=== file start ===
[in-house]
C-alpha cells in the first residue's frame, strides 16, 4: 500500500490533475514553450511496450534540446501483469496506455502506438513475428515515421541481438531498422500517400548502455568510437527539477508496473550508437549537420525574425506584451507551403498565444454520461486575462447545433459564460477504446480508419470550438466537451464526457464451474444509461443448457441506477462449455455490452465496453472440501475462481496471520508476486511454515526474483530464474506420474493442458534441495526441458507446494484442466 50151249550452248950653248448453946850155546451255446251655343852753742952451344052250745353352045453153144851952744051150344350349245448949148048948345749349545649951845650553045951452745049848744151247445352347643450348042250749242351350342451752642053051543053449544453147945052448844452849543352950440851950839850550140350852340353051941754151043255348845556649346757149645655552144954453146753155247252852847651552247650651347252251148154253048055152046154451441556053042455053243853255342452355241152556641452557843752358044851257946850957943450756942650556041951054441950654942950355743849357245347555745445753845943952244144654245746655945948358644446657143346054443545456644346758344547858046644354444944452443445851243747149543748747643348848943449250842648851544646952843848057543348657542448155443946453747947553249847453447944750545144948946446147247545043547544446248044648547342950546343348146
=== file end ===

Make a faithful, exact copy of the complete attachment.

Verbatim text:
[in-house]
C-alpha cells in the first residue's frame, strides 16, 4: 500500500490533475514553450511496450534540446501483469496506455502506438513475428515515421541481438531498422500517400548502455568510437527539477508496473550508437549537420525574425506584451507551403498565444454520461486575462447545433459564460477504446480508419470550438466537451464526457464451474444509461443448457441506477462449455455490452465496453472440501475462481496471520508476486511454515526474483530464474506420474493442458534441495526441458507446494484442466 50151249550452248950653248448453946850155546451255446251655343852753742952451344052250745353352045453153144851952744051150344350349245448949148048948345749349545649951845650553045951452745049848744151247445352347643450348042250749242351350342451752642053051543053449544453147945052448844452849543352950440851950839850550140350852340353051941754151043255348845556649346757149645655552144954453146753155247252852847651552247650651347252251148154253048055152046154451441556053042455053243853255342452355241152556641452557843752358044851257946850957943450756942650556041951054441950654942950355743849357245347555745445753845943952244144654245746655945948358644446657143346054443545456644346758344547858046644354444944452443445851243747149543748747643348848943449250842648851544646952843848057543348657542448155443946453747947553249847453447944750545144948946446147247545043547544446248044648547342950546343348146